Just as Charles Ponzi needed donuts to turn back a suspicious crowd of investors, the Fed needs “donuts” in order to fill the bellies of the literally millions of investors worldwide who worry about the alarmingly large U.S. budget deficit and the impact that the U.S. debt dilemma could have on their Treasury holdings. Investors are no doubt worried they may have bought into an unsustainable scheme: the creation of a scourge of debt so large that the Fed itself has had to purchase the debt to keep the game going.

All that the Fed has had to do thus far to keep the game going is press the “on” button to its virtual printing press, crediting the account of the U.S. Treasury. In the process, the Fed has kept the demand for U.S. Treasuries high, perhaps deceptively so, attracting with its redolence many classes of buyers, including households, banks, pension funds, insurance companies and foreign investors. Their collective buying has created what we believe to be a profit illusion with many investors mistakenly believing they can continuously reap profits from perpetually falling bond yields and rising bond prices, just as they have had opportunity to do over the past 30 years, amid the great secular bull market for Treasuries and the bond market more generally.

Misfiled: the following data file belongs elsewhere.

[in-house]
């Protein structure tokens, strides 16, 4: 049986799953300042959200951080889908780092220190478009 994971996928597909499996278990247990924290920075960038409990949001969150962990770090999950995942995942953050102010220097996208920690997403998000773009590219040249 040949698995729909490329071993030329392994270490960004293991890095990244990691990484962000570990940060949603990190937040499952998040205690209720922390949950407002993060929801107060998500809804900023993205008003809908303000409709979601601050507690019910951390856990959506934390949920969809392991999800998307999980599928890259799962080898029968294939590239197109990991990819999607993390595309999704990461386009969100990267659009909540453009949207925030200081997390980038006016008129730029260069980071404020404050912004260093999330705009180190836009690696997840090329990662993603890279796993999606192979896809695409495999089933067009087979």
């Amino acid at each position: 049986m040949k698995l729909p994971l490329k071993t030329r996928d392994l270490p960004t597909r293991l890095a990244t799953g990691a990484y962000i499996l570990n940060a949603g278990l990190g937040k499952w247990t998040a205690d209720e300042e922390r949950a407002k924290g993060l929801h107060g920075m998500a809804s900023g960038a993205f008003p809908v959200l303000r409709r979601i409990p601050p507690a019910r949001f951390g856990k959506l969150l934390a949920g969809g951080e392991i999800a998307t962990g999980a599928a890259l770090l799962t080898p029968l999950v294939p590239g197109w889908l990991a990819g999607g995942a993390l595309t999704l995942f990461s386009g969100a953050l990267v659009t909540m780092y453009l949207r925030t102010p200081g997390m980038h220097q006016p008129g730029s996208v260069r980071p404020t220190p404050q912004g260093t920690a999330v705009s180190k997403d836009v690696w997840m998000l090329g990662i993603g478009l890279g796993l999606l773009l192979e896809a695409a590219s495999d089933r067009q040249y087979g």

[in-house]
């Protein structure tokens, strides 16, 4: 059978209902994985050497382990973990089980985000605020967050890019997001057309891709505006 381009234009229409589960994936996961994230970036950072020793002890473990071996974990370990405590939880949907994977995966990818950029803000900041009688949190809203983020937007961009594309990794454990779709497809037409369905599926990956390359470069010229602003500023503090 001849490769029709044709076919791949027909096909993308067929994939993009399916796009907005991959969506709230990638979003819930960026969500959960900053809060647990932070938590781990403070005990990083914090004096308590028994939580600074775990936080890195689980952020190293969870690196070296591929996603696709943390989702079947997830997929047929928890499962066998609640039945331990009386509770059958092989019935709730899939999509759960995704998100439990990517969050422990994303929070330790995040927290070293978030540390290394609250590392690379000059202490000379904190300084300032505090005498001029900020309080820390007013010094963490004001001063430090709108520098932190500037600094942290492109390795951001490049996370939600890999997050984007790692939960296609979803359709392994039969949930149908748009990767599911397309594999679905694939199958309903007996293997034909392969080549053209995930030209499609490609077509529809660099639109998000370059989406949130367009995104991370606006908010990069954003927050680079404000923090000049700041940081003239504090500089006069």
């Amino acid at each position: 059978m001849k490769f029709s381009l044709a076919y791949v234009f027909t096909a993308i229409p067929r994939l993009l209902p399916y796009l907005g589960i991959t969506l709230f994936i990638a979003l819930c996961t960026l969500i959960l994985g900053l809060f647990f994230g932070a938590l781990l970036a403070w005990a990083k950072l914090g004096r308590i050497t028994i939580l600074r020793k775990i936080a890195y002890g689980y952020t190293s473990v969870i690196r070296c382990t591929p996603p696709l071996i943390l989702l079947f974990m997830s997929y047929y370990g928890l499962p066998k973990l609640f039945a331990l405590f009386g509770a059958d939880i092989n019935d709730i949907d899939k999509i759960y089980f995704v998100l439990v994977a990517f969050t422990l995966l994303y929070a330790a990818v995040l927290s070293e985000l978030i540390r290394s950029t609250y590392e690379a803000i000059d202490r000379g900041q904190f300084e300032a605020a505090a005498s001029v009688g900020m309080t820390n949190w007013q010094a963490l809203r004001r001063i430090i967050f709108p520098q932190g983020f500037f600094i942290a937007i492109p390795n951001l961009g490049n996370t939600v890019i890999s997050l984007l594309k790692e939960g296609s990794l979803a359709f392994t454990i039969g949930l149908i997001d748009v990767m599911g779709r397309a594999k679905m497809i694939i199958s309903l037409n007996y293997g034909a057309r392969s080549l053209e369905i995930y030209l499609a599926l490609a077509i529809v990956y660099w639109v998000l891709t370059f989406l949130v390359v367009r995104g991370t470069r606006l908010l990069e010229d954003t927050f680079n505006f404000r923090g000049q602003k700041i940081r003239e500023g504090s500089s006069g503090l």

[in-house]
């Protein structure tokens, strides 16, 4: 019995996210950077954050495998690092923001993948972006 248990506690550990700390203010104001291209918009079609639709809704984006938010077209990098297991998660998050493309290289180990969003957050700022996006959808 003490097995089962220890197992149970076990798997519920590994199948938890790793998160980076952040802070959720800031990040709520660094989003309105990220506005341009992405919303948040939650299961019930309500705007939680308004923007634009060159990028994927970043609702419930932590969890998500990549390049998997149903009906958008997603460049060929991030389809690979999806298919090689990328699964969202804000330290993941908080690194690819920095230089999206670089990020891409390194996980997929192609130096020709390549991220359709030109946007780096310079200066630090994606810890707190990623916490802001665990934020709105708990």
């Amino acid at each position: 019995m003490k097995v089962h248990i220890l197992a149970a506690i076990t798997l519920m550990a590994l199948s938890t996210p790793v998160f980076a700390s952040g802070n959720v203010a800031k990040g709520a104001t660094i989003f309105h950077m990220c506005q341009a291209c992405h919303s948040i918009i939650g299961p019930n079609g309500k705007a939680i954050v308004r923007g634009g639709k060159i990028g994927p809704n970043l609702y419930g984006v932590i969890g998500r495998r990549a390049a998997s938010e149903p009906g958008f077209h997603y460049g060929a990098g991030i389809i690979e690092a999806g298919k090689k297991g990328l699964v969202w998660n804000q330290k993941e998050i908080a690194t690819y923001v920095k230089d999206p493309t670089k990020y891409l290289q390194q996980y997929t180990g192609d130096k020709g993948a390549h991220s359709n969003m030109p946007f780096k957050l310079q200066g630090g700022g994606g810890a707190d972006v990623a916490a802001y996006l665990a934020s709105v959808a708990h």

For many reasons, this “duration tailwind” for Treasuries can’t last, particularly because the United States has reached the Keynesian Endpoint, where the last balance sheet has been tapped. In addition, with inflation expectations rising in the context of low levels of initial jobless claims, and with Federal Reserve officials themselves expressing reluctance to go beyond Quantitative Easing (QE) II, the Fed’s Treasury buying is expected to end in June, leaving others to carry the Treasury’s heavy load.

The Federal Reserve’s colossal bond purchases therefore will likely, to the chagrin of millions of unsuspecting Treasury bond investors, be one of the markers for the latter stages of the bull market for Treasuries. For now, however, the Fed’s purchases have the sweet aroma of freshly baked jelly donuts and many a Treasury bond investor has been drawn to their savory, sugary, scrumptious taste.